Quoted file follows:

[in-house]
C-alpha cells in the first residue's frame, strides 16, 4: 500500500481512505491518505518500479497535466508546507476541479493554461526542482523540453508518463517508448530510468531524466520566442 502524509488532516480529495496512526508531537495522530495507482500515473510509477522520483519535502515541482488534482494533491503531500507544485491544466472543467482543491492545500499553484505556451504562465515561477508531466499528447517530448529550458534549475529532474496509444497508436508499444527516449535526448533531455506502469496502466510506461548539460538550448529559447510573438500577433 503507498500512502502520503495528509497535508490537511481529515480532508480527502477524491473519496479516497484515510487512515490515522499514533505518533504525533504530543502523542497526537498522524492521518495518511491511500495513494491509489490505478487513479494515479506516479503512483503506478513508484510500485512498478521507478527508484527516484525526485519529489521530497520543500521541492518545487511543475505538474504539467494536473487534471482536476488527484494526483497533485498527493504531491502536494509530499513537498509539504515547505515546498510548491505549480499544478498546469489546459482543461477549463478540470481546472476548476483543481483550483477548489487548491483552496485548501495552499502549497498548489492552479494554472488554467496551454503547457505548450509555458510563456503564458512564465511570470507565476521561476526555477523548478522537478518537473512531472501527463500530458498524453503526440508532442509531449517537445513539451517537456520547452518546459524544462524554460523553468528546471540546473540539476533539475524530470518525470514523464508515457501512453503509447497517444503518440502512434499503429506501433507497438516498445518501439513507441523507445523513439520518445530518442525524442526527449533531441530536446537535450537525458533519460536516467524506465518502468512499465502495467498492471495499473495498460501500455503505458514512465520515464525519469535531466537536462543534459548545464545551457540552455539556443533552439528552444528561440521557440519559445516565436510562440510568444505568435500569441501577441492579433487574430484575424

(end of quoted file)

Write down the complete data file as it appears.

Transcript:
[in-house]
C-alpha cells in the first residue's frame, strides 16, 4: 500500500481512505491518505518500479497535466508546507476541479493554461526542482523540453508518463517508448530510468531524466520566442 502524509488532516480529495496512526508531537495522530495507482500515473510509477522520483519535502515541482488534482494533491503531500507544485491544466472543467482543491492545500499553484505556451504562465515561477508531466499528447517530448529550458534549475529532474496509444497508436508499444527516449535526448533531455506502469496502466510506461548539460538550448529559447510573438500577433 503507498500512502502520503495528509497535508490537511481529515480532508480527502477524491473519496479516497484515510487512515490515522499514533505518533504525533504530543502523542497526537498522524492521518495518511491511500495513494491509489490505478487513479494515479506516479503512483503506478513508484510500485512498478521507478527508484527516484525526485519529489521530497520543500521541492518545487511543475505538474504539467494536473487534471482536476488527484494526483497533485498527493504531491502536494509530499513537498509539504515547505515546498510548491505549480499544478498546469489546459482543461477549463478540470481546472476548476483543481483550483477548489487548491483552496485548501495552499502549497498548489492552479494554472488554467496551454503547457505548450509555458510563456503564458512564465511570470507565476521561476526555477523548478522537478518537473512531472501527463500530458498524453503526440508532442509531449517537445513539451517537456520547452518546459524544462524554460523553468528546471540546473540539476533539475524530470518525470514523464508515457501512453503509447497517444503518440502512434499503429506501433507497438516498445518501439513507441523507445523513439520518445530518442525524442526527449533531441530536446537535450537525458533519460536516467524506465518502468512499465502495467498492471495499473495498460501500455503505458514512465520515464525519469535531466537536462543534459548545464545551457540552455539556443533552439528552444528561440521557440519559445516565436510562440510568444505568435500569441501577441492579433487574430484575424